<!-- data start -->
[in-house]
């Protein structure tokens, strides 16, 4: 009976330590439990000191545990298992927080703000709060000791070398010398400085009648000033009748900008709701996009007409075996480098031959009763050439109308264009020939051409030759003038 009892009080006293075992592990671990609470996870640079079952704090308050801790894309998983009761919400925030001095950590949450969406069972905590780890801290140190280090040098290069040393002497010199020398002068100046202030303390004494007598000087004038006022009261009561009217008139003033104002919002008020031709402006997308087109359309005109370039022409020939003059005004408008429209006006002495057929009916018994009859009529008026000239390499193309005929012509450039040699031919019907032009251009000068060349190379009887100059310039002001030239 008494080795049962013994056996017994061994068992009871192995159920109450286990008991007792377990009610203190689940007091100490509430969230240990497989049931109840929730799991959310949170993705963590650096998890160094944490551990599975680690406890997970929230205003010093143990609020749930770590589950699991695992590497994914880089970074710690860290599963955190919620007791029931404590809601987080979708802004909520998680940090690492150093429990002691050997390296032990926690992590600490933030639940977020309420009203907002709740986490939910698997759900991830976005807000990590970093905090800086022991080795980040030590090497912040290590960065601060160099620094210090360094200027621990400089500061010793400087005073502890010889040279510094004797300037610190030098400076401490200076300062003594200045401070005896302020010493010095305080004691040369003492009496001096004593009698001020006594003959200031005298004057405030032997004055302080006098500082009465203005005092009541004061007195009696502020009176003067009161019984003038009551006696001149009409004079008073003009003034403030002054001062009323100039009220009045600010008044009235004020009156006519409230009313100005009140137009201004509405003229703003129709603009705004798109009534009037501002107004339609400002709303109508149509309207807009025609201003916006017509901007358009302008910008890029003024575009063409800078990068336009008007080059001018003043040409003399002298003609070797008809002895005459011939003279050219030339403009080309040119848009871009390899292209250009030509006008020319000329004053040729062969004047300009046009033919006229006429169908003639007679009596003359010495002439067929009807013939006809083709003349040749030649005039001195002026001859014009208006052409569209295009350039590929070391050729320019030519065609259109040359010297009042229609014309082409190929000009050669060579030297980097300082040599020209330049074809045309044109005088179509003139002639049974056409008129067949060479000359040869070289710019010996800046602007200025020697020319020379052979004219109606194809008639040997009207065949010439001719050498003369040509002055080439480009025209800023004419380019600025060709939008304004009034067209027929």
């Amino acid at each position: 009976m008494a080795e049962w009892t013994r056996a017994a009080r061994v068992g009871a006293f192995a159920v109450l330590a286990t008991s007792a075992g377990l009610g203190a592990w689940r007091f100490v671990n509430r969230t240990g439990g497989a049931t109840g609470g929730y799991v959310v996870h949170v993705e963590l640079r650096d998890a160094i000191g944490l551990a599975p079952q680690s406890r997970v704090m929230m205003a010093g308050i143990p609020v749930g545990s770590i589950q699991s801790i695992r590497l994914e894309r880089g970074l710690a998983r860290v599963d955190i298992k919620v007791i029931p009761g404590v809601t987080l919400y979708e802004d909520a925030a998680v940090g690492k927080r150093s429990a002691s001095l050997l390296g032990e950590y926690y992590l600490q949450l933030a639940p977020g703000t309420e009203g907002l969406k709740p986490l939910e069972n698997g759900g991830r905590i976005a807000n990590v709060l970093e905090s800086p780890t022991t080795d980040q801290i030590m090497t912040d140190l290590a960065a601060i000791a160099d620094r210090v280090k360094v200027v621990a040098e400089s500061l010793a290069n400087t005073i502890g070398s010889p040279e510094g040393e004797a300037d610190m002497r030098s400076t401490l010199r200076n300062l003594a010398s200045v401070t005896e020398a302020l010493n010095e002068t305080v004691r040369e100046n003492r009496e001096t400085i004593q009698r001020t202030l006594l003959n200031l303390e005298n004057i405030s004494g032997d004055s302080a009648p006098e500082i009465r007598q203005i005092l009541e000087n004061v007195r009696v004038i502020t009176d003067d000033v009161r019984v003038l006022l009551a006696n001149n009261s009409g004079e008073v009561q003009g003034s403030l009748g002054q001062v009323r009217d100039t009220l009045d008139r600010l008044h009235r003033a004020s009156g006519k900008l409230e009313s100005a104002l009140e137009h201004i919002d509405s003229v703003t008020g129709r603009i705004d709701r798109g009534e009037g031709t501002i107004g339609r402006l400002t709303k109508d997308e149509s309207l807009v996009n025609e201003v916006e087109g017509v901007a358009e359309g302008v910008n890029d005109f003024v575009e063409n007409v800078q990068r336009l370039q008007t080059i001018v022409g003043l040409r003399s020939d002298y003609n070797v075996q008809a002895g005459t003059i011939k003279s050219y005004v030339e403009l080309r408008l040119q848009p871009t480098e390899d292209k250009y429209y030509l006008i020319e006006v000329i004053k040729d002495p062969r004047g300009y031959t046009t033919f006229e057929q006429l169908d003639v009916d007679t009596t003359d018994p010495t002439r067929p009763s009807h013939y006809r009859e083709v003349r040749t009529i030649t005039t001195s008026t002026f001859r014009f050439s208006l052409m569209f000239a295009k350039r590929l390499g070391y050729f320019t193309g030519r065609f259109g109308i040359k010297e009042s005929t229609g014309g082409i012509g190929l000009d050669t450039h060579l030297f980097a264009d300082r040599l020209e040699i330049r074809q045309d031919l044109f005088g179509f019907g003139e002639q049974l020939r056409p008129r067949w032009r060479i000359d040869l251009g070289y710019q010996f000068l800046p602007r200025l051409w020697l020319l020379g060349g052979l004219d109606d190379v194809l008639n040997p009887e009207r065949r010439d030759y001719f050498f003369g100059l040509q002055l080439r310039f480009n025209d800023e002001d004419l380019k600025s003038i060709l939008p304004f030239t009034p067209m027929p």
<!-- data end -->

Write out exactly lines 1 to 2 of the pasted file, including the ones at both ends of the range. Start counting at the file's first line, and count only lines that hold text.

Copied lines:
[in-house]
């Protein structure tokens, strides 16, 4: 009976330590439990000191545990298992927080703000709060000791070398010398400085009648000033009748900008709701996009007409075996480098031959009763050439109308264009020939051409030759003038 009892009080006293075992592990671990609470996870640079079952704090308050801790894309998983009761919400925030001095950590949450969406069972905590780890801290140190280090040098290069040393002497010199020398002068100046202030303390004494007598000087004038006022009261009561009217008139003033104002919002008020031709402006997308087109359309005109370039022409020939003059005004408008429209006006002495057929009916018994009859009529008026000239390499193309005929012509450039040699031919019907032009251009000068060349190379009887100059310039002001030239 008494080795049962013994056996017994061994068992009871192995159920109450286990008991007792377990009610203190689940007091100490509430969230240990497989049931109840929730799991959310949170993705963590650096998890160094944490551990599975680690406890997970929230205003010093143990609020749930770590589950699991695992590497994914880089970074710690860290599963955190919620007791029931404590809601987080979708802004909520998680940090690492150093429990002691050997390296032990926690992590600490933030639940977020309420009203907002709740986490939910698997759900991830976005807000990590970093905090800086022991080795980040030590090497912040290590960065601060160099620094210090360094200027621990400089500061010793400087005073502890010889040279510094004797300037610190030098400076401490200076300062003594200045401070005896302020010493010095305080004691040369003492009496001096004593009698001020006594003959200031005298004057405030032997004055302080006098500082009465203005005092009541004061007195009696502020009176003067009161019984003038009551006696001149009409004079008073003009003034403030002054001062009323100039009220009045600010008044009235004020009156006519409230009313100005009140137009201004509405003229703003129709603009705004798109009534009037501002107004339609400002709303109508149509309207807009025609201003916006017509901007358009302008910008890029003024575009063409800078990068336009008007080059001018003043040409003399002298003609070797008809002895005459011939003279050219030339403009080309040119848009871009390899292209250009030509006008020319000329004053040729062969004047300009046009033919006229006429169908003639007679009596003359010495002439067929009807013939006809083709003349040749030649005039001195002026001859014009208006052409569209295009350039590929070391050729320019030519065609259109040359010297009042229609014309082409190929000009050669060579030297980097300082040599020209330049074809045309044109005088179509003139002639049974056409008129067949060479000359040869070289710019010996800046602007200025020697020319020379052979004219109606194809008639040997009207065949010439001719050498003369040509002055080439480009025209800023004419380019600025060709939008304004009034067209027929």